Kick Returns – I am really just going to mention Aaron Brown in this because Hodge was back as a blocker and Christian only returned kicks when Brown was out. Brown returned 15 kicks (so few because, well, our defense didn’t let many folks score) for an average of 31.9 yards and the big touchdown run against Wyoming. He also returned a big one against OU and should’ve had another against BYU. He ended up being named an honorable mention MWC kick return man. TCU was second in the nation in overall kick return average with 27.0
Special Teams Coverage – Against the punt, TCU only allowed 7.7 yards per return; against the kick, 19.0. The Frogs allowed one TD on a punt block return.
Boise State – Kyle Brotzman, Jeremy Avery, Doug Martin, Kyle Wilson
That's a horse kicking a field goal because that's what I imagine it to be.
Kicking – All WAC second teamer Kyle Brotzman is the do-it-all special teamsman for the Broncos, taking care of punts, kickoffs and place kicking duties. Perhaps we should find ourselves one of those and free up two scholarships? In all reality though, maybe they should’ve looked elsewhere for a place kicker, as Brotzman was only 16-22 on the season, with all of his misses falling between 30-50 yards. Fortunately for Boise, this did not cost them any games, but in a game like tomorrow, it really may come down to Brotzman or Evans sealing the deal. Unlike Evans, however, Brotzman understands how to put easy points on the board and went 49-49 on his PATs. He also had a long FG of 51 yards and had one blocked.
Kickoffs – Brotzman had 84 kickoffs for a 64.1 yards average with 13 touchbacks and only two going out of bounds. Watch and learn, Combs.
Punting – Again, Brotzman took care of the punting duties, ending up with a 45.5 yard average, including a booming long of 75, four touchbacks, one fair catch and 13 inside the 20.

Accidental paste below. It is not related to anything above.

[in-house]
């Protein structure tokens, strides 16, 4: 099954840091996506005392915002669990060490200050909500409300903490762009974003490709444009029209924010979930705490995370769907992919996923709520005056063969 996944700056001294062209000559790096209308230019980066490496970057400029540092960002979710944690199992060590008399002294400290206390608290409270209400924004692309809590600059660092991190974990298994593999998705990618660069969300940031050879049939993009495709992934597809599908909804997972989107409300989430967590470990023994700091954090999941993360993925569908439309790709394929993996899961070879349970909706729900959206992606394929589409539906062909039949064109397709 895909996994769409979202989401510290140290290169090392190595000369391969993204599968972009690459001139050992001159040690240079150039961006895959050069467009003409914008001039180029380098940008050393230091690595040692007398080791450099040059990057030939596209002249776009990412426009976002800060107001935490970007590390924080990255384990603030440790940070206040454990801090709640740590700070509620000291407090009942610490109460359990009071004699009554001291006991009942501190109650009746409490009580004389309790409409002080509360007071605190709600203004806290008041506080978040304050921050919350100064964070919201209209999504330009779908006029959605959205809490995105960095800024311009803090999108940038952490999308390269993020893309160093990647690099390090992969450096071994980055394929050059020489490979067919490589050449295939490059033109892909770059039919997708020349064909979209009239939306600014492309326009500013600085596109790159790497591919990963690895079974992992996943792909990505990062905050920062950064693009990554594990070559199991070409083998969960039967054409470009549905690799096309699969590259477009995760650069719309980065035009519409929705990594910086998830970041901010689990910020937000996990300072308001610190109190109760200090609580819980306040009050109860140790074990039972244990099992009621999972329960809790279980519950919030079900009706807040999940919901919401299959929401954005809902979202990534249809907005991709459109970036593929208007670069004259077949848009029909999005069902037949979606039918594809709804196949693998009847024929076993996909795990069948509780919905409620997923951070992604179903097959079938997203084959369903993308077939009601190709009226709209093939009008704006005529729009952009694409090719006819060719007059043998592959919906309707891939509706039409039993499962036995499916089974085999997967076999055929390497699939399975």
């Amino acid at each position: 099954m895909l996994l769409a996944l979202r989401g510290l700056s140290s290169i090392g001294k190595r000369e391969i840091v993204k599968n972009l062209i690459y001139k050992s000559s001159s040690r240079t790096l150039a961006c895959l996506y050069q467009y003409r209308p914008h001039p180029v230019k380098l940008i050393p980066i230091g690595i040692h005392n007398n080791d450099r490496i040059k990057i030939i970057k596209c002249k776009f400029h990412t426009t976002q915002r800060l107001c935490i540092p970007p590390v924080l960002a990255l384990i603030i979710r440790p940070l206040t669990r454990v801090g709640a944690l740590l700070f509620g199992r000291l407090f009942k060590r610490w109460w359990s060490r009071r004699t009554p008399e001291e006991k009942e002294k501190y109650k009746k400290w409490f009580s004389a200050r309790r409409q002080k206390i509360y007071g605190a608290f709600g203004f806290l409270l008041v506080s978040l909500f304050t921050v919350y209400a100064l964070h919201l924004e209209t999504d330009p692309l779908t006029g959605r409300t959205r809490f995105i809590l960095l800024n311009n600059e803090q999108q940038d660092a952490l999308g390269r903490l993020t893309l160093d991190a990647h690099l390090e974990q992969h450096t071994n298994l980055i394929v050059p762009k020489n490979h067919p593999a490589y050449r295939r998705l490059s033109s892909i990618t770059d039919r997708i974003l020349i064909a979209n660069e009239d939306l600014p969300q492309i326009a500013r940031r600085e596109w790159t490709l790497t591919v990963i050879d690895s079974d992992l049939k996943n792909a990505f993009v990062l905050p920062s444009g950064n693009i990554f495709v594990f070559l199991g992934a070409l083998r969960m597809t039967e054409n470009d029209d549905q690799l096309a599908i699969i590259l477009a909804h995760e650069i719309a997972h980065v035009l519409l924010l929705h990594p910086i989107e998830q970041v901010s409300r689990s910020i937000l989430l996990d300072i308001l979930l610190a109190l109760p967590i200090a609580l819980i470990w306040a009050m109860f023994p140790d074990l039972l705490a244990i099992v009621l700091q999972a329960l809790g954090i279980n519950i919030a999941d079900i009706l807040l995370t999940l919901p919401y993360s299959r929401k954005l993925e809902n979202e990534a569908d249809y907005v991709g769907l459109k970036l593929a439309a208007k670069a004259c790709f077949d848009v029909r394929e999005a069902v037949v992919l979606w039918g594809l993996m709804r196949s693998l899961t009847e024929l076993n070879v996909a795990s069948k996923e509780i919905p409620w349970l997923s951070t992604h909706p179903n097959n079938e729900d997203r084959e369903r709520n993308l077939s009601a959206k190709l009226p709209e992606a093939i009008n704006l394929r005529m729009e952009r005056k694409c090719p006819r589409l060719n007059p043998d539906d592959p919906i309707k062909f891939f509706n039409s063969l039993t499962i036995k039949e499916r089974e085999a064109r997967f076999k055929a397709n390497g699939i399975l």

Kick Returns – It looks like Jeremy Avery and Doug Martin were pretty evenly split on taking kick returns. Avery led the team with 7 returns for an average of 28.4 yards and Martin had 10 returns for 21.2. Ian Johnson handled duties three different times for a 24.7 yard average. None of their return men had a touchdown. Like the Frogs, though, their defense kept opposing offenses out of the end zone so they had few opportunities.
Punt Returns – Kyle Wilson really shined in the punt return position, fielding 32 punts for an average of 14.7 yards and three TDs.
Special Teams Coverage - Against the punt, Boise only allowed 5.5 yards per return; against the kick, 19.4. They gave up no touchdowns on special teams.
Overall – As I mentioned, I am no special teams guru by any means, so I am going to just match all of the units up side by side and make a mostly unbiased pick.
Kicking – FGs are a push, but Boise wins the PAT comparison. Therefore, Boise
Kickoffs – I don’t even need to look at the stats, Boise.
Punting – Brotzman had the bigger leg, but Kelton was more accurate in pinning opponents deep. I’m calling a push.
Kick Returns – Hard to call. Boise has more weapons, but none were able to take it to the house. Hodge isn’t going to scare anyone with his returns, but AB is better than anyone on Boise at returning kicks. I’ll go with the Frogs
Punt Returns – Kerley may be first team all conference, but he’s still young and has a ways to improve. Wilson is a threat every single time he touches the ball. Boise.
Tally – TCU 1.5, Boise 3.5
Edge – Boise.